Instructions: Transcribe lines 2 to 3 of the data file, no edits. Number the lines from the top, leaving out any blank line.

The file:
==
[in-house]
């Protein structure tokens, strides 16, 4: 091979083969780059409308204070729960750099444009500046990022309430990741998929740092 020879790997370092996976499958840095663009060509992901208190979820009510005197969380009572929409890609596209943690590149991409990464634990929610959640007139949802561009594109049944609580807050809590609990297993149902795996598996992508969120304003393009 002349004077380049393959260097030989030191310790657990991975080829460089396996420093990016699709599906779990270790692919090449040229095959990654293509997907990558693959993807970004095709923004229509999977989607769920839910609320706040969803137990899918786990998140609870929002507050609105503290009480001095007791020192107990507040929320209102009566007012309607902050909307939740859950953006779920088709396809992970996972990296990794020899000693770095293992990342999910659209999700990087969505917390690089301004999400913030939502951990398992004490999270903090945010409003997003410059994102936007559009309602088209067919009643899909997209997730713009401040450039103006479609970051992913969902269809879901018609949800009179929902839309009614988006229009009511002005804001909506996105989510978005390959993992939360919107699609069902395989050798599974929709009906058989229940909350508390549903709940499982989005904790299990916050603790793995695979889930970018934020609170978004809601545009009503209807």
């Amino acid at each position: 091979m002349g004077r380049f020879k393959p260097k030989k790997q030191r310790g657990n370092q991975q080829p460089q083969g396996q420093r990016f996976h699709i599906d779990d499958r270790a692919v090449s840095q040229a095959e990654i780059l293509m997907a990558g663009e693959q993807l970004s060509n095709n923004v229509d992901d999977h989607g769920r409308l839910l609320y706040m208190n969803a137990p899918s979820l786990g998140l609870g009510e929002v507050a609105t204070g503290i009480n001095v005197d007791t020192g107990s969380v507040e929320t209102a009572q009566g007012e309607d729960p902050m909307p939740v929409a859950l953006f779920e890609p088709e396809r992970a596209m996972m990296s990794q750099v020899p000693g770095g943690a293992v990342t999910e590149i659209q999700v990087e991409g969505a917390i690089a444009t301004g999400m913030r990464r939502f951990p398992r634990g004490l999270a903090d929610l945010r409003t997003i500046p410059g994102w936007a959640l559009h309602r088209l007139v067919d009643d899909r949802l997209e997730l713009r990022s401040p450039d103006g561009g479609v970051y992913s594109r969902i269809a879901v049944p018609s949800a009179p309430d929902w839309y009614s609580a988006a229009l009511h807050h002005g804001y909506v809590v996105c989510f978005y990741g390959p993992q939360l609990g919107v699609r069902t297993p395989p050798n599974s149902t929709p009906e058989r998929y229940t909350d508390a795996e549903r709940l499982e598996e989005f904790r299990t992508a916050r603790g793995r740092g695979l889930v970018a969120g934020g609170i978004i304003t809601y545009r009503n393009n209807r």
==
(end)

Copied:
């Protein structure tokens, strides 16, 4: 091979083969780059409308204070729960750099444009500046990022309430990741998929740092 020879790997370092996976499958840095663009060509992901208190979820009510005197969380009572929409890609596209943690590149991409990464634990929610959640007139949802561009594109049944609580807050809590609990297993149902795996598996992508969120304003393009 002349004077380049393959260097030989030191310790657990991975080829460089396996420093990016699709599906779990270790692919090449040229095959990654293509997907990558693959993807970004095709923004229509999977989607769920839910609320706040969803137990899918786990998140609870929002507050609105503290009480001095007791020192107990507040929320209102009566007012309607902050909307939740859950953006779920088709396809992970996972990296990794020899000693770095293992990342999910659209999700990087969505917390690089301004999400913030939502951990398992004490999270903090945010409003997003410059994102936007559009309602088209067919009643899909997209997730713009401040450039103006479609970051992913969902269809879901018609949800009179929902839309009614988006229009009511002005804001909506996105989510978005390959993992939360919107699609069902395989050798599974929709009906058989229940909350508390549903709940499982989005904790299990916050603790793995695979889930970018934020609170978004809601545009009503209807």
């Amino acid at each position: 091979m002349g004077r380049f020879k393959p260097k030989k790997q030191r310790g657990n370092q991975q080829p460089q083969g396996q420093r990016f996976h699709i599906d779990d499958r270790a692919v090449s840095q040229a095959e990654i780059l293509m997907a990558g663009e693959q993807l970004s060509n095709n923004v229509d992901d999977h989607g769920r409308l839910l609320y706040m208190n969803a137990p899918s979820l786990g998140l609870g009510e929002v507050a609105t204070g503290i009480n001095v005197d007791t020192g107990s969380v507040e929320t209102a009572q009566g007012e309607d729960p902050m909307p939740v929409a859950l953006f779920e890609p088709e396809r992970a596209m996972m990296s990794q750099v020899p000693g770095g943690a293992v990342t999910e590149i659209q999700v990087e991409g969505a917390i690089a444009t301004g999400m913030r990464r939502f951990p398992r634990g004490l999270a903090d929610l945010r409003t997003i500046p410059g994102w936007a959640l559009h309602r088209l007139v067919d009643d899909r949802l997209e997730l713009r990022s401040p450039d103006g561009g479609v970051y992913s594109r969902i269809a879901v049944p018609s949800a009179p309430d929902w839309y009614s609580a988006a229009l009511h807050h002005g804001y909506v809590v996105c989510f978005y990741g390959p993992q939360l609990g919107v699609r069902t297993p395989p050798n599974s149902t929709p009906e058989r998929y229940t909350d508390a795996e549903r709940l499982e598996e989005f904790r299990t992508a916050r603790g793995r740092g695979l889930v970018a969120g934020g609170i978004i304003t809601y545009r009503n393009n209807r």